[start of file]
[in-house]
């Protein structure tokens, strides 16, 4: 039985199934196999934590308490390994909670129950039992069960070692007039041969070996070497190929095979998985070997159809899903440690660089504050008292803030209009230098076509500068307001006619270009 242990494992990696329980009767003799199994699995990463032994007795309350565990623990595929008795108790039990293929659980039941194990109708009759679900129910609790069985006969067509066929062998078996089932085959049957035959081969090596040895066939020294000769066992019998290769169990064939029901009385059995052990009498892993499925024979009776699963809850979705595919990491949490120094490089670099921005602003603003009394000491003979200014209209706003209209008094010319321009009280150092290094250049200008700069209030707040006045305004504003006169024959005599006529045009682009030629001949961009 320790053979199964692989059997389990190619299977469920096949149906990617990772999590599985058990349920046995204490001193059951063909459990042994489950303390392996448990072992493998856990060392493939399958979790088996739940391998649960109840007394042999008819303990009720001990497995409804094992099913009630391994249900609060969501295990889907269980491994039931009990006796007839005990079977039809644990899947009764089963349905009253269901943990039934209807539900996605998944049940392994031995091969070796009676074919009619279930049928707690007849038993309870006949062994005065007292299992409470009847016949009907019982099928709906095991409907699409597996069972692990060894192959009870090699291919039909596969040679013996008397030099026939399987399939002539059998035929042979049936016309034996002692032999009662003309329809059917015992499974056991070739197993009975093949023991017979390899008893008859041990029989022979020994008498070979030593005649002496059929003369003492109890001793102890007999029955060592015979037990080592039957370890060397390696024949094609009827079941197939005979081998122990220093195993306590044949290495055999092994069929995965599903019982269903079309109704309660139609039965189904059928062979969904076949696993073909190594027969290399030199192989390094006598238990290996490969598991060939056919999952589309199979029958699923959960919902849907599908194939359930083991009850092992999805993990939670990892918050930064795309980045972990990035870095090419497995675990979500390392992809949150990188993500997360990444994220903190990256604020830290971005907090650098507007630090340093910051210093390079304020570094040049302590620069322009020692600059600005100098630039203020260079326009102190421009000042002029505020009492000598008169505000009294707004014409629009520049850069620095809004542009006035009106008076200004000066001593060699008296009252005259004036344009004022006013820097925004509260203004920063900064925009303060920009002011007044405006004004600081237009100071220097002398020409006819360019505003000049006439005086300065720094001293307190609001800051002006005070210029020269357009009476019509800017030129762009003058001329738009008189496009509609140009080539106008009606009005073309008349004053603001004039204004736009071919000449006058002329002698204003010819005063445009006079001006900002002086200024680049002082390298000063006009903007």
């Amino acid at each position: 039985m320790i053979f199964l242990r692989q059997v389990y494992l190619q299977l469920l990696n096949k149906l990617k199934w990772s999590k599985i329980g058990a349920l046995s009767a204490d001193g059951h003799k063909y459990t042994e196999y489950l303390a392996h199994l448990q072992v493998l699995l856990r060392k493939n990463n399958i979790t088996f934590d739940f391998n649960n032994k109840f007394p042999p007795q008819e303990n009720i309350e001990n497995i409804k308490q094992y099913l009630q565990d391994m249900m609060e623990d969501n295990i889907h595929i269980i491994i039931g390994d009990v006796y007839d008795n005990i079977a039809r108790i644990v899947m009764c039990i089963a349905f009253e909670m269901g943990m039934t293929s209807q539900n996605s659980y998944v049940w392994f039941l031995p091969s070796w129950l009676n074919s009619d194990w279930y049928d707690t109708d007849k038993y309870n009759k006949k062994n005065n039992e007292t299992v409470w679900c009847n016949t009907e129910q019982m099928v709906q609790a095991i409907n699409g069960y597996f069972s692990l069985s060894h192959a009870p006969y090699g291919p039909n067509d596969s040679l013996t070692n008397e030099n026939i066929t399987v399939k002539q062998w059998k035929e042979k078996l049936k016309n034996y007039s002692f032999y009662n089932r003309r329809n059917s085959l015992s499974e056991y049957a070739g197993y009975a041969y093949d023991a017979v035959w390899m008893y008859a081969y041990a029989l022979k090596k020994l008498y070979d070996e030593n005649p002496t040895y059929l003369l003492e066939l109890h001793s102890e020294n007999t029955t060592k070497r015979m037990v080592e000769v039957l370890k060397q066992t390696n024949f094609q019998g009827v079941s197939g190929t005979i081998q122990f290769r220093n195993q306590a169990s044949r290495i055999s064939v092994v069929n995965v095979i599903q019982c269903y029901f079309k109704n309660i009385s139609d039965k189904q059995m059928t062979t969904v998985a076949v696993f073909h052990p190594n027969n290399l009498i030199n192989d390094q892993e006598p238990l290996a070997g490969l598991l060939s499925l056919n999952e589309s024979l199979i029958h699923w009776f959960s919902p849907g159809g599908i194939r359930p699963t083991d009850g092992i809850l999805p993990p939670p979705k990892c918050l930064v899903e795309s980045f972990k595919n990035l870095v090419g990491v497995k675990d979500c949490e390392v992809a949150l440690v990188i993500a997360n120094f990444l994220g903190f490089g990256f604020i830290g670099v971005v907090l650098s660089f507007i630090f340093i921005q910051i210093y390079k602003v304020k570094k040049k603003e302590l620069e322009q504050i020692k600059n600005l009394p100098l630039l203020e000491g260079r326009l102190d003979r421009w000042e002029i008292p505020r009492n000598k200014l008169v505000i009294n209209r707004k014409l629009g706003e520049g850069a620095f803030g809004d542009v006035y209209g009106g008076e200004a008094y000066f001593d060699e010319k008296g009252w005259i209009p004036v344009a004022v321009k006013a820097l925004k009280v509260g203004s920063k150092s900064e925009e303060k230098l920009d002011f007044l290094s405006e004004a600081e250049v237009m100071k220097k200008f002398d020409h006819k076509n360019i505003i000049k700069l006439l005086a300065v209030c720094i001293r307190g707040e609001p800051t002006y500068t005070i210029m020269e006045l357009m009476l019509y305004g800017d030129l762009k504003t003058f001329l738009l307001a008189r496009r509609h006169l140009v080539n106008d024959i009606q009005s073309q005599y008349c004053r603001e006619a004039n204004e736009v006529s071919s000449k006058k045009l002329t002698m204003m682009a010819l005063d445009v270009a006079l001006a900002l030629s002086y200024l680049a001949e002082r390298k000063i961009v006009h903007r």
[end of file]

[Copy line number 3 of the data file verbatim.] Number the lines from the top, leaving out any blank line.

């Amino acid at each position: 039985m320790i053979f199964l242990r692989q059997v389990y494992l190619q299977l469920l990696n096949k149906l990617k199934w990772s999590k599985i329980g058990a349920l046995s009767a204490d001193g059951h003799k063909y459990t042994e196999y489950l303390a392996h199994l448990q072992v493998l699995l856990r060392k493939n990463n399958i979790t088996f934590d739940f391998n649960n032994k109840f007394p042999p007795q008819e303990n009720i309350e001990n497995i409804k308490q094992y099913l009630q565990d391994m249900m609060e623990d969501n295990i889907h595929i269980i491994i039931g390994d009990v006796y007839d008795n005990i079977a039809r108790i644990v899947m009764c039990i089963a349905f009253e909670m269901g943990m039934t293929s209807q539900n996605s659980y998944v049940w392994f039941l031995p091969s070796w129950l009676n074919s009619d194990w279930y049928d707690t109708d007849k038993y309870n009759k006949k062994n005065n039992e007292t299992v409470w679900c009847n016949t009907e129910q019982m099928v709906q609790a095991i409907n699409g069960y597996f069972s692990l069985s060894h192959a009870p006969y090699g291919p039909n067509d596969s040679l013996t070692n008397e030099n026939i066929t399987v399939k002539q062998w059998k035929e042979k078996l049936k016309n034996y007039s002692f032999y009662n089932r003309r329809n059917s085959l015992s499974e056991y049957a070739g197993y009975a041969y093949d023991a017979v035959w390899m008893y008859a081969y041990a029989l022979k090596k020994l008498y070979d070996e030593n005649p002496t040895y059929l003369l003492e066939l109890h001793s102890e020294n007999t029955t060592k070497r015979m037990v080592e000769v039957l370890k060397q066992t390696n024949f094609q019998g009827v079941s197939g190929t005979i081998q122990f290769r220093n195993q306590a169990s044949r290495i055999s064939v092994v069929n995965v095979i599903q019982c269903y029901f079309k109704n309660i009385s139609d039965k189904q059995m059928t062979t969904v998985a076949v696993f073909h052990p190594n027969n290399l009498i030199n192989d390094q892993e006598p238990l290996a070997g490969l598991l060939s499925l056919n999952e589309s024979l199979i029958h699923w009776f959960s919902p849907g159809g599908i194939r359930p699963t083991d009850g092992i809850l999805p993990p939670p979705k990892c918050l930064v899903e795309s980045f972990k595919n990035l870095v090419g990491v497995k675990d979500c949490e390392v992809a949150l440690v990188i993500a997360n120094f990444l994220g903190f490089g990256f604020i830290g670099v971005v907090l650098s660089f507007i630090f340093i921005q910051i210093y390079k602003v304020k570094k040049k603003e302590l620069e322009q504050i020692k600059n600005l009394p100098l630039l203020e000491g260079r326009l102190d003979r421009w000042e002029i008292p505020r009492n000598k200014l008169v505000i009294n209209r707004k014409l629009g706003e520049g850069a620095f803030g809004d542009v006035y209209g009106g008076e200004a008094y000066f001593d060699e010319k008296g009252w005259i209009p004036v344009a004022v321009k006013a820097l925004k009280v509260g203004s920063k150092s900064e925009e303060k230098l920009d002011f007044l290094s405006e004004a600081e250049v237009m100071k220097k200008f002398d020409h006819k076509n360019i505003i000049k700069l006439l005086a300065v209030c720094i001293r307190g707040e609001p800051t002006y500068t005070i210029m020269e006045l357009m009476l019509y305004g800017d030129l762009k504003t003058f001329l738009l307001a008189r496009r509609h006169l140009v080539n106008d024959i009606q009005s073309q005599y008349c004053r603001e006619a004039n204004e736009v006529s071919s000449k006058k045009l002329t002698m204003m682009a010819l005063d445009v270009a006079l001006a900002l030629s002086y200024l680049a001949e002082r390298k000063i961009v006009h903007r």